ITC is a huge business house in India. And it is not owned by any family. I had an assignment in ITC where I had to find a way to unify 4 different systems used for calculating the salaries of 1773 managers of ITC. It is unbelievable, but true, that such a large organisation like ITC with all their Cigarette Factories, Hotels, Leaf Tobacco Divisions, and many more was managed by 1773 managers in 1995. These 4 systems were used by the department called Private Salaries. The department was entire manned by 10 ladies. They must have had some manager. However, I never came to know who this was. The systems involved were as follows.
- A system for calculating the monthly salaries which was developed using Oracle Forms 3.0 and deployed on Sun Solaris machine.
- A system for calculating Provident Fund as ITC maintained a private trust for Provident Fund of all their employees. This system was developed using UNIFY and deployed on UNISYS machine.
- A system for calculating Superannuation details and this system was developed using Oracle Forms 3.0 and deployed on RS/6000 machine with AIX as the operating system.
- A system for keeping track of the assets provided as perks to the Managers and this system was developed on a VAX/VMS platform.
- Lastly, all these systems of Private Salaries interfaced with the Financial Accounting System which was run on a machine on DOS with Tally as the software.
As different functions leading to a single goal was managed through 4 different systems, there was huge redundancy of data and this lead to many errors in calculations made by the Private Salaries Department. All the Managers of ITC consistently blamed the inefficiency of these poor ladies when they found a mistake in their salaries. They could not see the big mess which such huge heads from IITs had created. All these machines were used for other purposes as well like the entire Material Management System was run on VAX machine and so on. It was later ITC unified all the systems into a single system by implementing SAP.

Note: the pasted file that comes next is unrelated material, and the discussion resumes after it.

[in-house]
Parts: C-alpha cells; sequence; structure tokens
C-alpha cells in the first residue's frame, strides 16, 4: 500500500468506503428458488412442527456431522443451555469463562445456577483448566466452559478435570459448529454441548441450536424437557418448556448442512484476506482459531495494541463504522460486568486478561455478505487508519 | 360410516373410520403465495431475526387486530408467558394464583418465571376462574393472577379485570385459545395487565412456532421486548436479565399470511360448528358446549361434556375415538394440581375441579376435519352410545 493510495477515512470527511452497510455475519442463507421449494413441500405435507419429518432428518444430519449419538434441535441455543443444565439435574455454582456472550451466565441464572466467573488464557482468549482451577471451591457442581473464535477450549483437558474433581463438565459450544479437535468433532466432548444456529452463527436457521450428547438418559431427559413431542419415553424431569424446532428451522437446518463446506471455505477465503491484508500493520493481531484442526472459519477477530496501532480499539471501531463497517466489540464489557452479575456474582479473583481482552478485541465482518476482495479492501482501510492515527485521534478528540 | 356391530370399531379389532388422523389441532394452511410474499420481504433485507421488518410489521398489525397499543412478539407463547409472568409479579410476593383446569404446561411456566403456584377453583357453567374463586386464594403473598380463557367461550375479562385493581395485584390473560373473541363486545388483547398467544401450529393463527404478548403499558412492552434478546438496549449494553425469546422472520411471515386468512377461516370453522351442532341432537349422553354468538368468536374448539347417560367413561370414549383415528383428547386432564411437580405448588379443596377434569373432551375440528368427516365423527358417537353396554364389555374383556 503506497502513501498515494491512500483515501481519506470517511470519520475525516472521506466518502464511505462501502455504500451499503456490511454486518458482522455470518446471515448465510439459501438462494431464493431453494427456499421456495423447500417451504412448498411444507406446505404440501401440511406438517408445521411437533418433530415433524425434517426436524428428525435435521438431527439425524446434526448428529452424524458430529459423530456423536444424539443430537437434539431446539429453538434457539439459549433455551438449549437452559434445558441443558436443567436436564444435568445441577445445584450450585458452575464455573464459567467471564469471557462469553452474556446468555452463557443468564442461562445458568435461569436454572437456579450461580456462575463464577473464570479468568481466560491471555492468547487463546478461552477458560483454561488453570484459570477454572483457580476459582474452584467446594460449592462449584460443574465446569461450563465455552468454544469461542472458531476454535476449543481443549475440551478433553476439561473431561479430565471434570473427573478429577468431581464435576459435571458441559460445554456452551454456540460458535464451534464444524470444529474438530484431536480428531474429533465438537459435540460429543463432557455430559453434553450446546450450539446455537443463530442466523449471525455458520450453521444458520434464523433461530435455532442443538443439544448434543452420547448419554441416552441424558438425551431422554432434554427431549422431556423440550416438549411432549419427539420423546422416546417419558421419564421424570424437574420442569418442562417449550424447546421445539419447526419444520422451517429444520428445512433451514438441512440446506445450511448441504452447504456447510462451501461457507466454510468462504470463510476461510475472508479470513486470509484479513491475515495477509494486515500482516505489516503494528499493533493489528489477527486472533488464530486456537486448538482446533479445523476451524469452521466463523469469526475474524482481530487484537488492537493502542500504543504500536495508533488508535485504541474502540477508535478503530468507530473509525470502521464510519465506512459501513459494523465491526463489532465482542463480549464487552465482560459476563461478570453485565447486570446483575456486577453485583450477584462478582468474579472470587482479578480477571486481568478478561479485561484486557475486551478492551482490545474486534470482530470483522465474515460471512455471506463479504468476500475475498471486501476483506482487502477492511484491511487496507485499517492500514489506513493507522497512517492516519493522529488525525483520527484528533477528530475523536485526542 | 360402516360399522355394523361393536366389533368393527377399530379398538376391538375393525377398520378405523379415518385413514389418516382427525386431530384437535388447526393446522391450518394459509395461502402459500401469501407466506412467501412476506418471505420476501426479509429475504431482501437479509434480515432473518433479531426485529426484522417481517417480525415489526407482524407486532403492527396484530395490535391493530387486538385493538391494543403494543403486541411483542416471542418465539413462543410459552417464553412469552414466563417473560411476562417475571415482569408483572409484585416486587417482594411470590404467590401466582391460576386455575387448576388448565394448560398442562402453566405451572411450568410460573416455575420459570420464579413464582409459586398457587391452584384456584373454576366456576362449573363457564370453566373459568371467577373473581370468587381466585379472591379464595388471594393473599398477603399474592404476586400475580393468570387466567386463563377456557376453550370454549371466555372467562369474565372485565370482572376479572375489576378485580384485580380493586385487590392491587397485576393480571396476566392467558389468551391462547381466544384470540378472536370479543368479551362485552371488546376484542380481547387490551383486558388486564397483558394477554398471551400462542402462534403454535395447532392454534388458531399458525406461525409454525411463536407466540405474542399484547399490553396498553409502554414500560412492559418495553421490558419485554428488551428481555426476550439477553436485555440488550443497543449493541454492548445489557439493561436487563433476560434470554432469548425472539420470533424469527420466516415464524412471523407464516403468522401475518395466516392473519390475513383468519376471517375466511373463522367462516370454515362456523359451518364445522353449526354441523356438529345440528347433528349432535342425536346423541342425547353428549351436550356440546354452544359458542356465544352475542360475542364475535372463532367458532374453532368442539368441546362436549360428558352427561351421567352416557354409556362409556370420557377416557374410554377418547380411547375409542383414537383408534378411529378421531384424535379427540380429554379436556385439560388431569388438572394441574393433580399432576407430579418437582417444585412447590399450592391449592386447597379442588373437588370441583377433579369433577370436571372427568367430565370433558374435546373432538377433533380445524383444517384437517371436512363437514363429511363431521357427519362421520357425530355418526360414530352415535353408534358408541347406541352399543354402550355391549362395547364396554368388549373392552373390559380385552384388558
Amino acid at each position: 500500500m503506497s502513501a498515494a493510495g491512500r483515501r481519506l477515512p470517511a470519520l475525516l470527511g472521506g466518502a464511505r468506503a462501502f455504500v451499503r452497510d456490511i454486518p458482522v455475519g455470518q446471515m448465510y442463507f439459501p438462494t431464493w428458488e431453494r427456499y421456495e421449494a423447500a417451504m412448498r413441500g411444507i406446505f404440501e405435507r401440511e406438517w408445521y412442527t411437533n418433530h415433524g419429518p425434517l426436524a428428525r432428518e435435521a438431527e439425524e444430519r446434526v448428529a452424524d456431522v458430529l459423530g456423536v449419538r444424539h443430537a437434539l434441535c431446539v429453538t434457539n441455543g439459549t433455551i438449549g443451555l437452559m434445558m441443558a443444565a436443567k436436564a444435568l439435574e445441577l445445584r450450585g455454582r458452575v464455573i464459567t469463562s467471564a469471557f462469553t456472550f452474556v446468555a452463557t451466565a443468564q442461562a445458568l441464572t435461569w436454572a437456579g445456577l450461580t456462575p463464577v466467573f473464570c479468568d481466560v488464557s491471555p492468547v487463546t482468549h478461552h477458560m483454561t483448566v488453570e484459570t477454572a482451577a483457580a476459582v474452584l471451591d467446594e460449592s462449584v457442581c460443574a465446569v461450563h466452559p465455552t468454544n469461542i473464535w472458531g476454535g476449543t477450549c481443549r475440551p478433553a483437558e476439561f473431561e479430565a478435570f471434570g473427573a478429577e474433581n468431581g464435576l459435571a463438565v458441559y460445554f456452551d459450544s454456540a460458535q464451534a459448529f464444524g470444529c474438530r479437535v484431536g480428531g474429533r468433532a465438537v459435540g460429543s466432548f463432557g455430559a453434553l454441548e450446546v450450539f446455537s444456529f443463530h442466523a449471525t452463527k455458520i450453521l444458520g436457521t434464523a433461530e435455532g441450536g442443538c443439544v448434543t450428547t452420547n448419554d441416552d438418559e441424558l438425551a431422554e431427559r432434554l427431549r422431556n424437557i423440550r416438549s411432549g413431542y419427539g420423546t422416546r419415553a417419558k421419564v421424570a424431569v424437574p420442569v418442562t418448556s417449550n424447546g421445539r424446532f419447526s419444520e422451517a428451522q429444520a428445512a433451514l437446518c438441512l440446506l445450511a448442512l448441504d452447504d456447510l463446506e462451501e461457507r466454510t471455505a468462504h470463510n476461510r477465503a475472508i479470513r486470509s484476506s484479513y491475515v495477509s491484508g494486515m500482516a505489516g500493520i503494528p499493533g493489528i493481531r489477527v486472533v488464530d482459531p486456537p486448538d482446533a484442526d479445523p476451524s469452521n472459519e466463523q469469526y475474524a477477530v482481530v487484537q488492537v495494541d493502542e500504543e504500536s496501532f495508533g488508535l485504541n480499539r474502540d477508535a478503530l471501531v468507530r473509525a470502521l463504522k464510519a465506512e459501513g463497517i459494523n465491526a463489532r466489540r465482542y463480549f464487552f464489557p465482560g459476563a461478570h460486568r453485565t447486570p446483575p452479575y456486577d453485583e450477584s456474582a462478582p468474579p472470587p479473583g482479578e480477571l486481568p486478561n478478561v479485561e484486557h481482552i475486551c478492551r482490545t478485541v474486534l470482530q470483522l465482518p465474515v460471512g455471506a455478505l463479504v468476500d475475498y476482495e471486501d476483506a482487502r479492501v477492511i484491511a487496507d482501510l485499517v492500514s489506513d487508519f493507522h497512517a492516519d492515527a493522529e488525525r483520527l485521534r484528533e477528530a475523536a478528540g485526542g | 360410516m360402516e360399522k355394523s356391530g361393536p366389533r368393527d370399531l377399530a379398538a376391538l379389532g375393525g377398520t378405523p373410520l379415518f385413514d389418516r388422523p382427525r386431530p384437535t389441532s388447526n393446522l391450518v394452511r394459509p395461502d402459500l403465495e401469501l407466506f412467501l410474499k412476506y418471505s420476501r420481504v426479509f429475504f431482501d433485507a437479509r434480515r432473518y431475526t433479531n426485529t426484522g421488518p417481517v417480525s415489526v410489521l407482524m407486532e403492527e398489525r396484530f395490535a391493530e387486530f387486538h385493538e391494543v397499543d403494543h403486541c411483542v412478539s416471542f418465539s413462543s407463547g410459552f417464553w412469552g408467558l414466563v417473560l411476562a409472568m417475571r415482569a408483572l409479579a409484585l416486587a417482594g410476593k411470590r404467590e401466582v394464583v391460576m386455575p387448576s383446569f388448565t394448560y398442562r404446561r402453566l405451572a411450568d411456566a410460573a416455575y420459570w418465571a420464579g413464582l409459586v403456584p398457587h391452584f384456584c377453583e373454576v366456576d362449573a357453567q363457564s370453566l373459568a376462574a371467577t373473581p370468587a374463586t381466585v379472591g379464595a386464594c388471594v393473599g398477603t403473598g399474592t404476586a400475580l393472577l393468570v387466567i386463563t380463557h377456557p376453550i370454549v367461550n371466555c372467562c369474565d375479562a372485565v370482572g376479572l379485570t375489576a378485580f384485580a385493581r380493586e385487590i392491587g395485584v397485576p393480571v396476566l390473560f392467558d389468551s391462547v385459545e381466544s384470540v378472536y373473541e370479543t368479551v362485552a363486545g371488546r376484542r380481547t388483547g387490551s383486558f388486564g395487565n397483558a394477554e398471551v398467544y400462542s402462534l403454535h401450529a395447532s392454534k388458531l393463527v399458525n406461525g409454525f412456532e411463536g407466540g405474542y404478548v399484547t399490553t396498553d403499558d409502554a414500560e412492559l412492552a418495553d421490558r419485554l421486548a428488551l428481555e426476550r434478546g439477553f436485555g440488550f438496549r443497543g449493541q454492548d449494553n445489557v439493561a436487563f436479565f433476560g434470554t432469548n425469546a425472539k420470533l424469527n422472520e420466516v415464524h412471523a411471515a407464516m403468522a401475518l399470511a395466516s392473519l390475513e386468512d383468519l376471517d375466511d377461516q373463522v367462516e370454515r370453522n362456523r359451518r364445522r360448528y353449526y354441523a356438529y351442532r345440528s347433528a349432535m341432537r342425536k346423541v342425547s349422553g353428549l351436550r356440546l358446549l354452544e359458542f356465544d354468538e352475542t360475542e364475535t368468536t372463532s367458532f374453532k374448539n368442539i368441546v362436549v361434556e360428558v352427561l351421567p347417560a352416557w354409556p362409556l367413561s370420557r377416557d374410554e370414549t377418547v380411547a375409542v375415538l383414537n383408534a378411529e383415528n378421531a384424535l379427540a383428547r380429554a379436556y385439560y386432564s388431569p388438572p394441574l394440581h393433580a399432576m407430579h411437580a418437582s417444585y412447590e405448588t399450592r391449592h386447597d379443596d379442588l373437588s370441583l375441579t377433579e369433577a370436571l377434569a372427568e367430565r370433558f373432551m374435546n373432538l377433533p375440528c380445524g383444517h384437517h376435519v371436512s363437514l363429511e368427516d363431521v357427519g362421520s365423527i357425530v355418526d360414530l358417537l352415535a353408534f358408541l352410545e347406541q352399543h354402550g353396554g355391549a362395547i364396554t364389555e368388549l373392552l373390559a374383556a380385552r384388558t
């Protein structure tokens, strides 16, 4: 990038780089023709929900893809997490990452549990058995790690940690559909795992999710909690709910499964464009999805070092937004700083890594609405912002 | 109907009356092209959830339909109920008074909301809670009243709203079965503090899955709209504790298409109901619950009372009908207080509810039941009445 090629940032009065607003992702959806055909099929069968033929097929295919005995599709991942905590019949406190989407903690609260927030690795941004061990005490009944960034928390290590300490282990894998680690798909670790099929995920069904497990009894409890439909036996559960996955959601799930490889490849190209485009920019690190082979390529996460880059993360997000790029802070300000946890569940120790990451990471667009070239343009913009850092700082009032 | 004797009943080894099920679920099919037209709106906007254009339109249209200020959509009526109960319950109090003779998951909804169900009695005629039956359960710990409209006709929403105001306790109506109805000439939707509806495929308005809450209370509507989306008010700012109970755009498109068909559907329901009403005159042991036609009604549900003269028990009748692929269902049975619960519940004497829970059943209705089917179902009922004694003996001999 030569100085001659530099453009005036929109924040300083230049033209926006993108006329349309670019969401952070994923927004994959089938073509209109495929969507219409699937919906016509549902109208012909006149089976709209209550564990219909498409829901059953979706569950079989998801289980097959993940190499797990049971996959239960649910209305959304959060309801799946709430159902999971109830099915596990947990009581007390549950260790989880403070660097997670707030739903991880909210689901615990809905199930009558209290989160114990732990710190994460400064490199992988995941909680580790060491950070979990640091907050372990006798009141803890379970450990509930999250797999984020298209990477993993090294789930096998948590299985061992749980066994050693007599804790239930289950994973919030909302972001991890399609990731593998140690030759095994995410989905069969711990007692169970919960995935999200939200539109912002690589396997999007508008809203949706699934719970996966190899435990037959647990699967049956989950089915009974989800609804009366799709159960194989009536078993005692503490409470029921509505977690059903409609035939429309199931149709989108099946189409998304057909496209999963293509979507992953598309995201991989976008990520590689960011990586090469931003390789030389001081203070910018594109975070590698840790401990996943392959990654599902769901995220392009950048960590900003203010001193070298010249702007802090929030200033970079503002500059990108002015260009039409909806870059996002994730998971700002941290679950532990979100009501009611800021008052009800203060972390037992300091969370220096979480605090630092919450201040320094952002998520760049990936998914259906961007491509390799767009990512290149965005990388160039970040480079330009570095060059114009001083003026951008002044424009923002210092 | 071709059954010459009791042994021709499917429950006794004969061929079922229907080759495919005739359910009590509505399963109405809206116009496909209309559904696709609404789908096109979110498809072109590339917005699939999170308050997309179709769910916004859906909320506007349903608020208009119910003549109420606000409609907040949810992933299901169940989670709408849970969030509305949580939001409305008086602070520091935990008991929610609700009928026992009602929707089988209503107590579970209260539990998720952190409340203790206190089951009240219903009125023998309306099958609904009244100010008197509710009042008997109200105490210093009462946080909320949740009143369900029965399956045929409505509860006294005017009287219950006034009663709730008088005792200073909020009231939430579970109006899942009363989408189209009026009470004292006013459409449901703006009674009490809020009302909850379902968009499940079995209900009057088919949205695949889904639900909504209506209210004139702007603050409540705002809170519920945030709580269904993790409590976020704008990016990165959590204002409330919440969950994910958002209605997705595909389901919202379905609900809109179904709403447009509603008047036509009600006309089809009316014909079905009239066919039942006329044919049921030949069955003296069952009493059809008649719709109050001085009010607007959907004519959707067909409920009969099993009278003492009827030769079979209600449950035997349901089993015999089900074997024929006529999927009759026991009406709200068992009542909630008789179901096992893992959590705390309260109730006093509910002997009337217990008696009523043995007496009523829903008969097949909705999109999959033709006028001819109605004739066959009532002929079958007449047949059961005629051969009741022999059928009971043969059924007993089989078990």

Tapas da, also an IITian who was a Manager in ISD (Information Systems Division, which was later spun off as a separate company called ITC-Infotech Limited) analysed the Private Salaries systems and came up with a plan that if the employee databases across the 4 systems could be unified, then most of the problems in Private Salaries could be resolved. I was assigned the task of creating this unification of the employee database.
While developing the system, I used to often get involved in solving the salary related disputes and helped the ladies in the Private Salaries Department. This was helping me to understand the systems much better. One day, I received a call from the secretary of Mr. Anup Singh, who was the Head of the Indian Tobacco Division (ITD) of ITC and was the second most powerful man in the company after the Chairman – Mr. Yogesh Chander Deveshwar. In those days, ITD accounted for more than 88% of the revenue of ITC. I had grown up in ITC as my father worked in the Production Division of ITC Cigarette Factory in Munger (Biharis called it Chatkal. Why? I do not know) and later in the Machine Development Division. As a result, I knew all the top guns of ITC from my childhood. Mr. Anup Singh was the Branch Manager of Munger factory when I was in Class X and he had 2 children, who were younger to me. I had played with these kids during my childhood and involved them in various events during the children’s club nights.